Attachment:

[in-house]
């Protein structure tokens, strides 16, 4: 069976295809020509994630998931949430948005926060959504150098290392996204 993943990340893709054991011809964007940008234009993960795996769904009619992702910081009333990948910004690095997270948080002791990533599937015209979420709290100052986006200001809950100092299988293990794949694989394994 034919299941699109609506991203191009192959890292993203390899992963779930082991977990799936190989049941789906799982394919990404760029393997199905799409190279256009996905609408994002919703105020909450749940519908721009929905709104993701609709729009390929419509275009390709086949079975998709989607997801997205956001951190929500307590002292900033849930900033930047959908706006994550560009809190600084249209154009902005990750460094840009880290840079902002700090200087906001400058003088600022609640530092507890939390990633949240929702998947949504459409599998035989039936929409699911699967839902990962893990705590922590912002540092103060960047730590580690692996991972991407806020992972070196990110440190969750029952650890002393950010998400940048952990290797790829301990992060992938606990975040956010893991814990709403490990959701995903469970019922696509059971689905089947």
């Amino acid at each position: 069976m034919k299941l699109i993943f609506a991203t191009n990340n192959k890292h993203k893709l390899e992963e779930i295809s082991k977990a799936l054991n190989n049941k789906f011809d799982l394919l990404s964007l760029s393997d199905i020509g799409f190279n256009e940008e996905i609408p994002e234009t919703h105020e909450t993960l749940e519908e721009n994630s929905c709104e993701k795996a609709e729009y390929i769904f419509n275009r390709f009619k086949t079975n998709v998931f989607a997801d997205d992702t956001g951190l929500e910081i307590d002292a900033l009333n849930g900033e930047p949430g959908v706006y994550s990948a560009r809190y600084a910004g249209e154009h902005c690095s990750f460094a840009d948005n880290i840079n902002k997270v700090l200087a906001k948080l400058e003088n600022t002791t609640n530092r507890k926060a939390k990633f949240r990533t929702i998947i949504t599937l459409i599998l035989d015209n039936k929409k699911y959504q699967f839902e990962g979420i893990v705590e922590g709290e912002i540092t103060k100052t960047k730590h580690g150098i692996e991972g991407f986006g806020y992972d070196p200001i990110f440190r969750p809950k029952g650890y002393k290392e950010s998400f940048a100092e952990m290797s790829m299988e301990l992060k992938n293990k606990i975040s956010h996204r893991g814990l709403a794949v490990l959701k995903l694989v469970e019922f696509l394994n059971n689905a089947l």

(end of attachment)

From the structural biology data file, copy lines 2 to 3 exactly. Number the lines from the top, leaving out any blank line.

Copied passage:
């Protein structure tokens, strides 16, 4: 069976295809020509994630998931949430948005926060959504150098290392996204 993943990340893709054991011809964007940008234009993960795996769904009619992702910081009333990948910004690095997270948080002791990533599937015209979420709290100052986006200001809950100092299988293990794949694989394994 034919299941699109609506991203191009192959890292993203390899992963779930082991977990799936190989049941789906799982394919990404760029393997199905799409190279256009996905609408994002919703105020909450749940519908721009929905709104993701609709729009390929419509275009390709086949079975998709989607997801997205956001951190929500307590002292900033849930900033930047959908706006994550560009809190600084249209154009902005990750460094840009880290840079902002700090200087906001400058003088600022609640530092507890939390990633949240929702998947949504459409599998035989039936929409699911699967839902990962893990705590922590912002540092103060960047730590580690692996991972991407806020992972070196990110440190969750029952650890002393950010998400940048952990290797790829301990992060992938606990975040956010893991814990709403490990959701995903469970019922696509059971689905089947």
């Amino acid at each position: 069976m034919k299941l699109i993943f609506a991203t191009n990340n192959k890292h993203k893709l390899e992963e779930i295809s082991k977990a799936l054991n190989n049941k789906f011809d799982l394919l990404s964007l760029s393997d199905i020509g799409f190279n256009e940008e996905i609408p994002e234009t919703h105020e909450t993960l749940e519908e721009n994630s929905c709104e993701k795996a609709e729009y390929i769904f419509n275009r390709f009619k086949t079975n998709v998931f989607a997801d997205d992702t956001g951190l929500e910081i307590d002292a900033l009333n849930g900033e930047p949430g959908v706006y994550s990948a560009r809190y600084a910004g249209e154009h902005c690095s990750f460094a840009d948005n880290i840079n902002k997270v700090l200087a906001k948080l400058e003088n600022t002791t609640n530092r507890k926060a939390k990633f949240r990533t929702i998947i949504t599937l459409i599998l035989d015209n039936k929409k699911y959504q699967f839902e990962g979420i893990v705590e922590g709290e912002i540092t103060k100052t960047k730590h580690g150098i692996e991972g991407f986006g806020y992972d070196p200001i990110f440190r969750p809950k029952g650890y002393k290392e950010s998400f940048a100092e952990m290797s790829m299988e301990l992060k992938n293990k606990i975040s956010h996204r893991g814990l709403a794949v490990l959701k995903l694989v469970e019922f696509l394994n059971n689905a089947l």